Exiles Forum

Lisburn, Co. Antrim, Northern Ireland



Just months after a bone marrow transplant, Maze girl is ready to start P2

Georgia Cocking

Georgia all ready to go back to school on Monday.

THERE will be lots of excitement and not a few nerves at homes across Lisburn this weekend as children prepare to start the new school year. But for one little Maze girl Monday is going to be extra special.

Georgia Cocking (5), who will start P2, has not been at Killowen Primary School since March after she was diagnosed with a rare form of leukaemia.

But after a worldwide search by the Anthony Nolan Trust a bone marrow match was found in America and Georgia underwent a transplant in Bristol some weeks later.

Two weeks ago Georgia spent four days in hospital after suffering a bout of shingles and mum Debbie thought she couldn't go back to school until nearer half term, but she has now got the go ahead to join her classmates next week.

"She has been waiting for this day for so long," said Debbie. "It's good to get a bit of normality back into her life. "

And Monday will also be a big day for Debbie who will be returning to full time employment.

Georgia will still continue her weekly blood tests and will have a six month assessment at Bristol Hospital in October when the family hope to hear the transplant has remained a success.

Debbie said: "Georgia is doing well. The only thing that we have to look out for are conditions like the chicken pox, shingles and the measles at school.

"She is just looking forward to the interaction with other children again and making new friends and seeing her teachers. She has missed all that so much.

"She missed most of P1 and we had the option to repeat it but she had made so many friends that we decided it best to start P2."

To make sure that the children at her school never forgot her, her teachers placed a picture of Georgia on the wall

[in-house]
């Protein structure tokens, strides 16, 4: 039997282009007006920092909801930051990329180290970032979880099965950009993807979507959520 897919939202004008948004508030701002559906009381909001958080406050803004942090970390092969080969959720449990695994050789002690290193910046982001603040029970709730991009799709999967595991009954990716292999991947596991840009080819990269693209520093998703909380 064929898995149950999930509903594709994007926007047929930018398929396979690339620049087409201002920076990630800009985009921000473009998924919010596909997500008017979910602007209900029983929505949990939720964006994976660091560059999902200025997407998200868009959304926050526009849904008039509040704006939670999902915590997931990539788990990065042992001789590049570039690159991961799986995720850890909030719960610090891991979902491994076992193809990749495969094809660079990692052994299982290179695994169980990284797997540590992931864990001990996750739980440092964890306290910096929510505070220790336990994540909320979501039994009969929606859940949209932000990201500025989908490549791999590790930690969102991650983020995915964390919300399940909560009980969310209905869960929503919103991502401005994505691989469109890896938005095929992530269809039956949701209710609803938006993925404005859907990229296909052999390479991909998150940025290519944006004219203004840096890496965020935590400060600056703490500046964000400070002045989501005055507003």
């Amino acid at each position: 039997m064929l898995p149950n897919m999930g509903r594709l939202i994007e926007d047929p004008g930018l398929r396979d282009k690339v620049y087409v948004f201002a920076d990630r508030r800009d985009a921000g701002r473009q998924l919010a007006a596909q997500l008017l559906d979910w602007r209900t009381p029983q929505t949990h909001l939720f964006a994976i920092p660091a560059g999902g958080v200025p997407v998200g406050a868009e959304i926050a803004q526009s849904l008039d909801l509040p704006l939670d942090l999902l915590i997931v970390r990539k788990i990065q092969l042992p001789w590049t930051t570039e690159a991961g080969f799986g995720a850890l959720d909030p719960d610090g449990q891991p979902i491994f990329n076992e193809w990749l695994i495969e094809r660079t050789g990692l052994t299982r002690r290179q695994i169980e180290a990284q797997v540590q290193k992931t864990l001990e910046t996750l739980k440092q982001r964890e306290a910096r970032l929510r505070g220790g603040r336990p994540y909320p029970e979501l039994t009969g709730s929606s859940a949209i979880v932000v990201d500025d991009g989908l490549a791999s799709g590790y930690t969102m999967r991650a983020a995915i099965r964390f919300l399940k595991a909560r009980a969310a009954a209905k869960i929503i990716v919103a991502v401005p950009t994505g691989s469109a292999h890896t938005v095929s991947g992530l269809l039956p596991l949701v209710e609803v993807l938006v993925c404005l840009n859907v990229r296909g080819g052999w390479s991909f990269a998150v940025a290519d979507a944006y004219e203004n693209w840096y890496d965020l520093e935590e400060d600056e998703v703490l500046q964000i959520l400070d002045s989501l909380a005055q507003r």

"They all know who she is and that she was not every well," said Debbie.

Georgia now hopes to get back to her beloved horse riding at Limepark in Maghaberry in October.

Georgia's mum thanks donor

GEORGIA'S mum has written to the anonymous donor who helped transform her daughter's life.

Debbie Collins wrote to the American man and plans to keep updating him on her daughter's progress every three months. She was warned many donors never make contact, but she felt it was important to acknowledge what he did. "It was hard to write a thank-you letter without putting names and details," said Debbie. "You cannot put anything in the letter that might identify her in any way but I felt it important to get in touch. I have not heard back but I plan to write to him again. I sent him a letter and a card just thanking him for all that he had done for us.

"We were told by the Anthony Nolan Trust that some people just do not want to get in touch. Some people just want to help someone else and that's it. He might just want to do that which is fine. We are just so glad he took the time to do what he did."

Next year Georgia and her family are hoping to go on a dream trip to Paris.

A relative contacted the Starlight Foundation and asked if they could grant Georgia a wish.

At first she wanted a horse but then changed her mind and decided instead she wanted to travel on Cinderella's carriage. She has now been told she and her family will be going to Disneyland on a three day trip at Easter.

Ulster Star